Shirley Temple, then eh? Child star of the thirties, she makes Macaulay Culkin seem shy and retired. Voted the 38th Greatest Movie Star of all time by Entertainment Weekly, Shirley Temple made a name for herself playing syrupy sweet roles in largely inoffensive scenarios. This box set brings together some of the best, making Shirley Temple: The Collection a nostalgic look back at how things used to be, movie wise.
In Heidi, Shirley plays the eponymous Heidi, an orphan who is taken in by a disgruntled grandfather. When Heidi is taken away, it is up to her to figure out a way of returning to a loving household. Stowaway sees Temple play Chin-Ching, an orphan in China. She is befriended by a smooth talking character called Tommy Randall (Robert Young) who takes her under his wing. Somehow Tommy looses Chin-Ching only for her to turn up as a stowaway on his cruise back to America. Does Tommy adopt Chin-Ching and take her to America, or allow here to be taken back to China? Captain January has Shirley playing an orphaned (ever feel typecast?) girl who lives in a lighthouse with its keeper, Captain January (Guy Kibbee). Can she remain there or will she be whisked off against her will? Poor Little Rich Girl does NOT have Temple playing an orphan! Rather a lost daughter who is taken in by a radio performance group after hearing her sing. Can the performance group keep her identity secret, or will her overly protective parents find their daughter? Our Little Girl, possibly the most well rounded of the movies revolves around a dysfunctional family in which the husband, Don Middleton (Joel McCrea) pays too little attention to his wife, Elsa (Rosemary Ames). As time passes, Elsa spends more time with Don's best friend, some one who seemingly has more feelings for her than her husband. Elsa decides to have a divorce, not thinking of the effect this will have on their child, played by Shirley Temple.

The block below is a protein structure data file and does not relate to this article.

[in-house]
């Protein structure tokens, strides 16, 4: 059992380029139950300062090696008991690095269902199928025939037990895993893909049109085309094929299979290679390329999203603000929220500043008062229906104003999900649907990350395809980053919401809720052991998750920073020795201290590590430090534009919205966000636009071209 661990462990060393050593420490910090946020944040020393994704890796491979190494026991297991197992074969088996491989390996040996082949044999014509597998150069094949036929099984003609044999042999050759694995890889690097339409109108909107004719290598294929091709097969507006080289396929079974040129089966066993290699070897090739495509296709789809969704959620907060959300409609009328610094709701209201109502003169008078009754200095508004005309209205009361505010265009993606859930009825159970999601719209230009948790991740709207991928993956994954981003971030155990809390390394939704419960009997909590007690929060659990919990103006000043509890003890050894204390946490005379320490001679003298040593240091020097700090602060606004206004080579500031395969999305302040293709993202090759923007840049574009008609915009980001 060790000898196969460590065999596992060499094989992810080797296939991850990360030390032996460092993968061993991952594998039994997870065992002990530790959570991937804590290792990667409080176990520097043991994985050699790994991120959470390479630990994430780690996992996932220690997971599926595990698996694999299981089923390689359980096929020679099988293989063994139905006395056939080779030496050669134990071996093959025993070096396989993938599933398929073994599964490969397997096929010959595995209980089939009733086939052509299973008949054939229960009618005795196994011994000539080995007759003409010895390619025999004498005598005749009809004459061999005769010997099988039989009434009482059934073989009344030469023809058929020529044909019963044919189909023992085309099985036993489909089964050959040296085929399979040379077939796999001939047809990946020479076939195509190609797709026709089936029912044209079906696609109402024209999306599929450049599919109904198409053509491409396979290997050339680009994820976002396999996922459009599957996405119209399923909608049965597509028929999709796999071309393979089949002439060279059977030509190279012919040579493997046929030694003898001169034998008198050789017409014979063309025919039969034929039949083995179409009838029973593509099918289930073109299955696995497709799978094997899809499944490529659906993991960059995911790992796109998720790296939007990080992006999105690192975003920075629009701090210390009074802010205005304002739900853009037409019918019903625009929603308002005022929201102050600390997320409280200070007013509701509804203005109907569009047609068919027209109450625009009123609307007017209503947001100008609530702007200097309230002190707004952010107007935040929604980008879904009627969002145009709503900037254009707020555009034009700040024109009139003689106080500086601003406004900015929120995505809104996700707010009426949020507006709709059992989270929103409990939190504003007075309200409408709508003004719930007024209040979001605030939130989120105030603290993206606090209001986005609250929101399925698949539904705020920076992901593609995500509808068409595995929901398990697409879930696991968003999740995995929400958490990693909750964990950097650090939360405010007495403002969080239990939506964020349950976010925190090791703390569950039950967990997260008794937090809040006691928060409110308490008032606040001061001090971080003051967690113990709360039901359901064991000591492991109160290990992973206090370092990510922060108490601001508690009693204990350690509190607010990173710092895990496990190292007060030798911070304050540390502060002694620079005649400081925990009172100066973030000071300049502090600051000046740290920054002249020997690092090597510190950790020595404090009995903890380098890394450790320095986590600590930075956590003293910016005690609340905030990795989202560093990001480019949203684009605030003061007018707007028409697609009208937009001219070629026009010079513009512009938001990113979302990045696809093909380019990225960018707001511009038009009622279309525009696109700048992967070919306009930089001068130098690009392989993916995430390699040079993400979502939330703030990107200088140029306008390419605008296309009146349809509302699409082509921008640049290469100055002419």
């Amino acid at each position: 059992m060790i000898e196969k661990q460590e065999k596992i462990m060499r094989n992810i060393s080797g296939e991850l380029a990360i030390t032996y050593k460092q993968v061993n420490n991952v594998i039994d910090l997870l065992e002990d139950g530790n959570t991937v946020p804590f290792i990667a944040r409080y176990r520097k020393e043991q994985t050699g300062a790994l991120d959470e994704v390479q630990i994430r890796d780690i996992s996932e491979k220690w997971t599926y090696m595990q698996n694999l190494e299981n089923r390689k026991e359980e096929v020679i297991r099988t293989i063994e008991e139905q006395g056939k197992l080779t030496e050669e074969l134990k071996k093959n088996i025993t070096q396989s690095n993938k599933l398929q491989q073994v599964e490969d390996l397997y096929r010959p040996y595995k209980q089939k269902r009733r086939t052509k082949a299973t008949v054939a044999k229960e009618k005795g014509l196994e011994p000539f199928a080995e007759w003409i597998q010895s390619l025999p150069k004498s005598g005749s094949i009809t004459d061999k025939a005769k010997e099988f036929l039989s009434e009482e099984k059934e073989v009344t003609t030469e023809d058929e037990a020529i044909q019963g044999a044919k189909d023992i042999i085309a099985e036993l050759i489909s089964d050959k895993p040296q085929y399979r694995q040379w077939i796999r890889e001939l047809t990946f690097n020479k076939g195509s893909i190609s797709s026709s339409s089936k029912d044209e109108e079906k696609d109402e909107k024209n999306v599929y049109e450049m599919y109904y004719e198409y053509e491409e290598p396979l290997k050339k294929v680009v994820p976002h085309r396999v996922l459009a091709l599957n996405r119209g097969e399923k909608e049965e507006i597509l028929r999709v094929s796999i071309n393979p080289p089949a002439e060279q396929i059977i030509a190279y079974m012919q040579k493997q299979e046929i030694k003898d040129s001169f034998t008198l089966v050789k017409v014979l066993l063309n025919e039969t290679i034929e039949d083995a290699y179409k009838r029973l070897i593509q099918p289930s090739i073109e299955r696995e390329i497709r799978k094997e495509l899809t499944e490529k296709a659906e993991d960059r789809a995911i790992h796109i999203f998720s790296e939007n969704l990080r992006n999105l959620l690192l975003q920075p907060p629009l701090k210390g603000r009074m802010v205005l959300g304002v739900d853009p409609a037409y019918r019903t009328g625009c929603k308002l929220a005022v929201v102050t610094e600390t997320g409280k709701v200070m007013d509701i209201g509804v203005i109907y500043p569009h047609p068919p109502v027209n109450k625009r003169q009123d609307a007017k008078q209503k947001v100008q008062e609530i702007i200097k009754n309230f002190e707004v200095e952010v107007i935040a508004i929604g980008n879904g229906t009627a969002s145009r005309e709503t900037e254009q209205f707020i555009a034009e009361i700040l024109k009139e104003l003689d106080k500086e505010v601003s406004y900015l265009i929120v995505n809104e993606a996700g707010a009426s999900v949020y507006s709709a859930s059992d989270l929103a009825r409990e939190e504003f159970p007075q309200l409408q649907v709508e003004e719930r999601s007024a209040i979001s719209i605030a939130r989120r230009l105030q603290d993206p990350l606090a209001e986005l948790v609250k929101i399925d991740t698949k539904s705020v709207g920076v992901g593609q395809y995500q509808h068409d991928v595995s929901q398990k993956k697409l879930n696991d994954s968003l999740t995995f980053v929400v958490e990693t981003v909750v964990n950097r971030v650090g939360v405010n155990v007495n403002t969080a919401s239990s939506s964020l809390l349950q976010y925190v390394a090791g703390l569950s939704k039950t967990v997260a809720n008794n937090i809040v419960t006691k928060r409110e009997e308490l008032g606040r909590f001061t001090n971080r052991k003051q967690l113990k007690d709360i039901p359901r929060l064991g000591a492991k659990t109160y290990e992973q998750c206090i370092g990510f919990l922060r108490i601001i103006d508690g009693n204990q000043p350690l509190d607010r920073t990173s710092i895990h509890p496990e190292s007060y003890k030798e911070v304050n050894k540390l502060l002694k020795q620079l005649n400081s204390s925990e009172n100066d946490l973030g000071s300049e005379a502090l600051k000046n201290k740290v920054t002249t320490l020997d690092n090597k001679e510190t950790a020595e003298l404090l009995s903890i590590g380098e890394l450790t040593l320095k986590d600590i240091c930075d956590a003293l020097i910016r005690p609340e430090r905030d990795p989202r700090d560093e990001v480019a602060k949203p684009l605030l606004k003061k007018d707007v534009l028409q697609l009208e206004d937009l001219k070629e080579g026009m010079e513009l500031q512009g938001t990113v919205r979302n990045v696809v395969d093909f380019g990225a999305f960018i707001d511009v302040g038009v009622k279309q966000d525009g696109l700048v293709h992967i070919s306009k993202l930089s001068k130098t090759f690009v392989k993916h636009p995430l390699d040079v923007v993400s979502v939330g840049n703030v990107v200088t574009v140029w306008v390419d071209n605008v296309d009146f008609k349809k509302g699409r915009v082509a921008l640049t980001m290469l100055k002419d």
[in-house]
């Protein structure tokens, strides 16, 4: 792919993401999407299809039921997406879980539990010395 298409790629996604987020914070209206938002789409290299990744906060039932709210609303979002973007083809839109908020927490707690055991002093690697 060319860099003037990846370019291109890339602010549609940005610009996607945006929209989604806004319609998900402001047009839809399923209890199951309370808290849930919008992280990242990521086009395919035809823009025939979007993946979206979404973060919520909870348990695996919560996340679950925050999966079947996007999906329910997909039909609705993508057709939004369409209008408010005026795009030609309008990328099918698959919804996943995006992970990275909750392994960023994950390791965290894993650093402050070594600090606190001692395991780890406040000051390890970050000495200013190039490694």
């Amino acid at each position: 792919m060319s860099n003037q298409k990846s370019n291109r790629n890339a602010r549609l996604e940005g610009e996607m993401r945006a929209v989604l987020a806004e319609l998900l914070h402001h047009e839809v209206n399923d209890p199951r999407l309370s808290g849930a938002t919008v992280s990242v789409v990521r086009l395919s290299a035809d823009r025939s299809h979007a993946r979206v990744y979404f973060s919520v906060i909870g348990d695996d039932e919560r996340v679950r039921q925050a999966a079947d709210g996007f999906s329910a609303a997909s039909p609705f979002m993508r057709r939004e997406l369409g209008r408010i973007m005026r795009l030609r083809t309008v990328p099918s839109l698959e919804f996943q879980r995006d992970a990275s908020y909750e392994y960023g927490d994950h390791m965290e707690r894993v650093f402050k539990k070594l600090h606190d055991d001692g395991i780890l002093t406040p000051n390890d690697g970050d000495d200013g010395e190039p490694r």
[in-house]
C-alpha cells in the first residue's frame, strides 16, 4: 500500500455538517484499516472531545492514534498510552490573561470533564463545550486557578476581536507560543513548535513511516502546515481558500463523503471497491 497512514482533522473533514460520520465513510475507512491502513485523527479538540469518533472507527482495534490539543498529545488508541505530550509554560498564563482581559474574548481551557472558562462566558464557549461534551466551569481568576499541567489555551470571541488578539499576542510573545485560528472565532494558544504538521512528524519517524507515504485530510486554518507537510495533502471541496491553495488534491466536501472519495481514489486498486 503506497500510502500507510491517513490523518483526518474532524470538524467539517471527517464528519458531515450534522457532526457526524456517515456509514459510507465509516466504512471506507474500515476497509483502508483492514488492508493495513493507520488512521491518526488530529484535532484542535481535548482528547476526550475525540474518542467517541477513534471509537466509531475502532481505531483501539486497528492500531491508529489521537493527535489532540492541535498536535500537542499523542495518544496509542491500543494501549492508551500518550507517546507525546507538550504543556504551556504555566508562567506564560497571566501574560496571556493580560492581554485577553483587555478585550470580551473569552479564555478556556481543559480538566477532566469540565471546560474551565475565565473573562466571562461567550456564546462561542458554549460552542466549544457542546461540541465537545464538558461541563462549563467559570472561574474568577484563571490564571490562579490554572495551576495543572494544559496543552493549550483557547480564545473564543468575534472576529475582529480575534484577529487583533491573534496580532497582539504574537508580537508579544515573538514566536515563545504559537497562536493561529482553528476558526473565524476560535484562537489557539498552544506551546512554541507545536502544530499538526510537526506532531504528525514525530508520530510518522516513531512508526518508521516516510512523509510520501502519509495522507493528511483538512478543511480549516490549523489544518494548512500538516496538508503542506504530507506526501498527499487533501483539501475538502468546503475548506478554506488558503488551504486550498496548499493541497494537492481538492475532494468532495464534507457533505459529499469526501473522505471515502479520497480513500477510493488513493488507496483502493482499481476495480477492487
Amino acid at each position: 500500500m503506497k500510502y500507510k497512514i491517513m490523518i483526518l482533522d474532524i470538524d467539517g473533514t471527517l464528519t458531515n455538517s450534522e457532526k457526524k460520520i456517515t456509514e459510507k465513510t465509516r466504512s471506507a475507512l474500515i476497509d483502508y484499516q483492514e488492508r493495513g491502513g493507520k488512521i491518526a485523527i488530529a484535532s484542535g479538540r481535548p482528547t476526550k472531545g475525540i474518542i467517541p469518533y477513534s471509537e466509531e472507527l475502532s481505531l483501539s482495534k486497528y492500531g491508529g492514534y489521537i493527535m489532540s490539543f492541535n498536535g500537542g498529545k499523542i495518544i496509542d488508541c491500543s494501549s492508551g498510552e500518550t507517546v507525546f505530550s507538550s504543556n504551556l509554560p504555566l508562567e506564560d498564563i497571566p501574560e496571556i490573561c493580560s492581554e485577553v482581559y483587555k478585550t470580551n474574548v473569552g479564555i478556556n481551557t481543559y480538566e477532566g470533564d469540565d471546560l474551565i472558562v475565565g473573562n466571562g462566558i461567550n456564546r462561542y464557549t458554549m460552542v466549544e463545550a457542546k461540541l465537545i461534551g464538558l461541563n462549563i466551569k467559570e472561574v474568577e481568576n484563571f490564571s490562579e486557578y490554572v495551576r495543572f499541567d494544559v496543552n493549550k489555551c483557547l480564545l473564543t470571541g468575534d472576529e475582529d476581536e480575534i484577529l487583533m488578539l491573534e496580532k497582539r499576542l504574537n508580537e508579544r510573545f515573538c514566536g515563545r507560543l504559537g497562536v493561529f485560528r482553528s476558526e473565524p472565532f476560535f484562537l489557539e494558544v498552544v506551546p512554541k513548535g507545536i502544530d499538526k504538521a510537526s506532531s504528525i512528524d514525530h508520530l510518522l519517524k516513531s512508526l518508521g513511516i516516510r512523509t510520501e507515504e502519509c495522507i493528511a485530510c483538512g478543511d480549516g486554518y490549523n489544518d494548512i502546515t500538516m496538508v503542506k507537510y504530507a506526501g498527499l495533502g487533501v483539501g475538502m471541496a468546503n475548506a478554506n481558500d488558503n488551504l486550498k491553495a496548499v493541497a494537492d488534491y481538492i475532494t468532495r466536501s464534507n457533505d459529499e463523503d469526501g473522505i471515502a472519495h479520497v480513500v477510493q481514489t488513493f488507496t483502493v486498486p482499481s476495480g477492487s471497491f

I found it interesting watching these movies, though I can't in all conscience say I enjoyed them. Shirley Temple herself exudes an air of confidence some adults don't have. She can dance, sing and act, and in Poor Little Rich Girl, all at the same time! . The Shirley Temple Collection is a bit like Last of the Summer Wine (except with more humour): There isn't going to be any deaths, no one is going to get shot or murdered and everything will turn out okay. These movies are truly Christmas season matinee material and there is nothing wrong with that, if that's your “thing”. Except there is never any tension, never any sense of reality or meaningful relationships, here. These movies are content-lite and never anything more than a casual nod towards anything confrontational.
It is strange that with most of this collection, Shirley Temple is playing an orphan, or is orphaned from her parents. Only in Our Little Girl does a true family surround Shirley's character, yet the movie concentrates on divorce and how the process effects children. What's wrong, here? Was unity of the family seen as so bad in the '30's, or mundane perhaps, that stories cannot be told from within that framework?
Whatever the framework of these movies, there is an air of fun and jollity that is hard to find in these times. That I think is probably because times have moved on and children now demand a more adult, for want of a better description, theme than these movies. I think it ironic that, despite these movies being aimed at children, they are the least likely to gain any enjoyment from them. Instead, those adults of an age where “Good Ship Lollipop” brings nostalgic reminiscences will, more than likely, love these movies to bits.
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